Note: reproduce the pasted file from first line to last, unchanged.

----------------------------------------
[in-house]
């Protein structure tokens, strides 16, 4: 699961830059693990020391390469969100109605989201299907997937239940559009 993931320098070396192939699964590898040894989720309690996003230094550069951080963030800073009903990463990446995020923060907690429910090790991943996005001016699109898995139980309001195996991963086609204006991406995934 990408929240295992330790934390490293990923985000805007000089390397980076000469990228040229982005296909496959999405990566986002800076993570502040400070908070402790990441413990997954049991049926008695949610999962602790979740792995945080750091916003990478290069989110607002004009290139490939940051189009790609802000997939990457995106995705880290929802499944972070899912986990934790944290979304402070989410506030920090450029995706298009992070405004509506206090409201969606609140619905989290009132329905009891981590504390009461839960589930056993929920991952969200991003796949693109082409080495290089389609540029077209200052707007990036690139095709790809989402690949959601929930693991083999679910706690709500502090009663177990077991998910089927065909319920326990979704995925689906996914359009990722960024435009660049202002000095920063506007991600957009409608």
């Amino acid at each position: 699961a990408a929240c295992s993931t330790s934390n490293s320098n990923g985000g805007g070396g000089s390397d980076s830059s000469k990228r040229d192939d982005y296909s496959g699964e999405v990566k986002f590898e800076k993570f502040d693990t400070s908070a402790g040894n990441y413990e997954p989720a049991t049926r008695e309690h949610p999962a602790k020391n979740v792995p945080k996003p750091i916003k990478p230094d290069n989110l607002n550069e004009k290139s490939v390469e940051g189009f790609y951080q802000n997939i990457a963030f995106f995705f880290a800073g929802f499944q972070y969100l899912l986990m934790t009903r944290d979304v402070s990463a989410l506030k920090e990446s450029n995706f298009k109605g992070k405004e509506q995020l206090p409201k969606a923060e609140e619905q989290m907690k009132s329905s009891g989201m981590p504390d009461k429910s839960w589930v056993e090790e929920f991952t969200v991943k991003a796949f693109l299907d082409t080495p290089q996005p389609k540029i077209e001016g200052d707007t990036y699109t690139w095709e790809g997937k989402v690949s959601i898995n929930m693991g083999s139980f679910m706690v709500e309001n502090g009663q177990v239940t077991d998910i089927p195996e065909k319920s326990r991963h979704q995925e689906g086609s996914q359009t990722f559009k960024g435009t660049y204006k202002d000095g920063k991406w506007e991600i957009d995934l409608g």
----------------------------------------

[in-house]
């Protein structure tokens, strides 16, 4: 699961830059693990020391390469969100109605989201299907997937239940559009 993931320098070396192939699964590898040894989720309690996003230094550069951080963030800073009903990463990446995020923060907690429910090790991943996005001016699109898995139980309001195996991963086609204006991406995934 990408929240295992330790934390490293990923985000805007000089390397980076000469990228040229982005296909496959999405990566986002800076993570502040400070908070402790990441413990997954049991049926008695949610999962602790979740792995945080750091916003990478290069989110607002004009290139490939940051189009790609802000997939990457995106995705880290929802499944972070899912986990934790944290979304402070989410506030920090450029995706298009992070405004509506206090409201969606609140619905989290009132329905009891981590504390009461839960589930056993929920991952969200991003796949693109082409080495290089389609540029077209200052707007990036690139095709790809989402690949959601929930693991083999679910706690709500502090009663177990077991998910089927065909319920326990979704995925689906996914359009990722960024435009660049202002000095920063506007991600957009409608």
């Amino acid at each position: 699961a990408a929240c295992s993931t330790s934390n490293s320098n990923g985000g805007g070396g000089s390397d980076s830059s000469k990228r040229d192939d982005y296909s496959g699964e999405v990566k986002f590898e800076k993570f502040d693990t400070s908070a402790g040894n990441y413990e997954p989720a049991t049926r008695e309690h949610p999962a602790k020391n979740v792995p945080k996003p750091i916003k990478p230094d290069n989110l607002n550069e004009k290139s490939v390469e940051g189009f790609y951080q802000n997939i990457a963030f995106f995705f880290a800073g929802f499944q972070y969100l899912l986990m934790t009903r944290d979304v402070s990463a989410l506030k920090e990446s450029n995706f298009k109605g992070k405004e509506q995020l206090p409201k969606a923060e609140e619905q989290m907690k009132s329905s009891g989201m981590p504390d009461k429910s839960w589930v056993e090790e929920f991952t969200v991943k991003a796949f693109l299907d082409t080495p290089q996005p389609k540029i077209e001016g200052d707007t990036y699109t690139w095709e790809g997937k989402v690949s959601i898995n929930m693991g083999s139980f679910m706690v709500e309001n502090g009663q177990v239940t077991d998910i089927p195996e065909k319920s326990r991963h979704q995925e689906g086609s996914q359009t990722f559009k960024g435009t660049y204006k202002d000095g920063k991406w506007e991600i957009d995934l409608g």